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topic 062

Heat resistance of anodized aluminum



A discussion started in 1995 & continuing through 2016

(1995)

Q. I am looking for information about the effects of elevated temperatures (300-350 °F) on the integrity of anodized coatings in the 1-2 mil range. Will crazing, cracking. dustiness (ablation) result from the dehydration of the coating? Can someone confirm this hypothesis - or have knowledge of the opposite? Thanks for your help.

Wolf Penzel


The Properties of Electrodeposited Metals and Alloys
by Safranek

(1995)

A. Can you give us a little more data on the application?

"The Properties of Electrodeposited Metals and Alloys" by Safranek notes that the coefficient of linear expansion of the anodic coating is about one fifth that of pure aluminum and that 'This, obviously, is the reason for the susceptibility of coatings to crazing when significant temperature changes are encountered'.

Maybe one person's 'crazing' is another person's 'dustiness'?

Ted Mooney, finishing.com Teds signature
Ted Mooney, P.E. RET
finishing.com
Pine Beach, New Jersey


(1995)

thumbs up signPerhaps - the parts are an assembly of steel and anodized aluminum to which a plastic component is molded. Part temperature reaches the values indicated, and inspectors have objected to 'dustiness' of the anodized coating. It is probable that the appearance is a result of the heating (particularly since it is not evident prior to the molding operation), but may also be 'flash' or dust from the molding/flash removal process, as yet unanalyzed.   Thanks for your prompt reply.

Wolf Penzel [returning]


(1995)

Q. I'm hard coating a part with 2 mil hard anodize that I want to heat to 300 °C without cracking. Is this possible? What alloys would work best? If it's not possible, how high could I go before cracking occurs?  

Jim Laughlin
anodizing shop


Surface Treatment & Finishing of Aluminium and Its Alloys
Wernick, Pinner & Sheasby

(1995)

A. As you can see, we found a related letter and added your inquiry to it, Jim. Anodized coatings, whether thick or thin, are brittle. They crack under mechanical deformation; and they crack from temperature changes because the coefficient of expansion is so much lower than that of aluminum.  

I don't know for a fact that you can't go to 300 °C without cracking (and the stove-topable hard coated frying pans must approach that temperature) but I would be surprised if you could. Further, I'd be very surprised if the coefficient of expansion of any aluminum alloy differed significantly from any other, so I don't think the alloy matters a lot for this particular consideration. If the part is susceptible to fatigue failure, note that these cracks act as stress risers and reduce the fatigue strength of the component. "The Surface Treatment & Finishing of Aluminum and its Alloys" can probably offer you the detailed info you want.

Ted Mooney, finishing.com
Teds signature
Ted Mooney, P.E. RET
finishing.com
Pine Beach, New Jersey



To minimize searching and offer multiple viewpoints, we've combined multiple threads into the dialog you're viewing. Please forgive any resultant repetition or failures of chronological order.



Avoiding heat distortion on solid aluminum block

(2006)

Q. Dear Finishing specialists -
I have a large aluminum bar (6 inches square - 12 feet long, about 550 pounds of solid aluminum) that I need anodized and powder-coated.

The anodize will be done in type II so that it matches other parts. In order to make it stronger a clear powder-coat is planned.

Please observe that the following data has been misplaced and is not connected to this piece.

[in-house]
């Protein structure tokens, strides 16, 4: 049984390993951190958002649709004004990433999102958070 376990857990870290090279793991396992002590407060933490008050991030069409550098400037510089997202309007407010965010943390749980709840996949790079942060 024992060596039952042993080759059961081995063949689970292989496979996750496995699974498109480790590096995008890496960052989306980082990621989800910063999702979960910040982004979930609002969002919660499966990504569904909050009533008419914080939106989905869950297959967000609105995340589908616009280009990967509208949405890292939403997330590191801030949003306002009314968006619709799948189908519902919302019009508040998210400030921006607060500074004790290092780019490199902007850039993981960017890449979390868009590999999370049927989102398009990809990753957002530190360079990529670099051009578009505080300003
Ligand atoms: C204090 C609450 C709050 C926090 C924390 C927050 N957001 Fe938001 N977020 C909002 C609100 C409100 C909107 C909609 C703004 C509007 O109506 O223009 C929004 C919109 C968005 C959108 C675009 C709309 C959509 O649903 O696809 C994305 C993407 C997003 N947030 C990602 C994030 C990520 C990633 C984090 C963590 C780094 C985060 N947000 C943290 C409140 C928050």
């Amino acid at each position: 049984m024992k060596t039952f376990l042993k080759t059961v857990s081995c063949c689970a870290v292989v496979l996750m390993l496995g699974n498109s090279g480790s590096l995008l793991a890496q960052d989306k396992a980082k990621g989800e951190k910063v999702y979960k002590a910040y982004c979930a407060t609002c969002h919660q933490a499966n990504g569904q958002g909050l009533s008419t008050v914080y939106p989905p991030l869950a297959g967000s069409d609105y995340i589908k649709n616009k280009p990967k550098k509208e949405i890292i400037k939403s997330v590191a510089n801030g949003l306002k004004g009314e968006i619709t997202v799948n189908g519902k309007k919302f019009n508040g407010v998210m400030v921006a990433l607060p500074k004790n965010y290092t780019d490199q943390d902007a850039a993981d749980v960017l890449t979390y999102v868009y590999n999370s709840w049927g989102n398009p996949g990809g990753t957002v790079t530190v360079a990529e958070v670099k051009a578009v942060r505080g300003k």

Concerns are that the bar would "creep" when exposed to the high temperatures (as required in powder coating) and lose it's original form.

Does anyone have experience with such problem? Any suggestions? I would like to know either how powder-coating can be done without the risk of loosing the perfectly machined straight shape or if there is any other coating alternative to keep the look of the bead blasted anodized beam and extend durability of finish.

Thank you very much; any help, tip, lead is very appreciated.

Celine J. Buerkli
Industrial Design/Manufacturing - Los Angeles, California, USA


probert book
Aluminum How-To

by Robert Probert
$89 New
The Chromating - Anodizing - Hardcoating Handbook

(2006)

A. The easy answer is don't powder coat it, Celine. There is no reason that an anodized surface should not offer the look and corrosion resistance you want without further coatings. But you can spray an air-dry lacquer, or a two-component automotive clearcoat on it if you wish. Powder coating is an application method rather than a distinct type of coating; generally, the same coating is achievable with other application methods.

Although the block would return to original dimensions when it cools, the anodized coating could be cracked by the heat expansion involved in the curing cycle for powder coating.

Ted Mooney, finishing.com
Teds signature
Ted Mooney, P.E. RET
finishing.com
Pine Beach, New Jersey



August 28, 2016

Q. Is it possible to restore the color of an anodization that has become dull due to heat exposure?

Max Oliveira
- Curitiba Paraná brasil


August 2016

A. Hi Max. The dullness could be from deterioration of the organic dyes, or it could be heat-related crazing/cracking.

Everbrite [a finishing.com supporting advertiser] has made the point elsewhere on this site that you can simply wet the surface with water as a good guide. If it's shiny when wet, a clear coat will probably help a lot. If water doesn't make it shine, neither will a clear coating. It's hard to say whether the surface is mechanically polishable though -- sounds unlikely but maybe not impossible -- it's probably more practical to strip and re-anodize though. Good luck.

Regards,

pic of Ted Mooney
Ted Mooney, P.E. RET
finishing.com
Pine Beach, New Jersey
Striving to live "Aloha"



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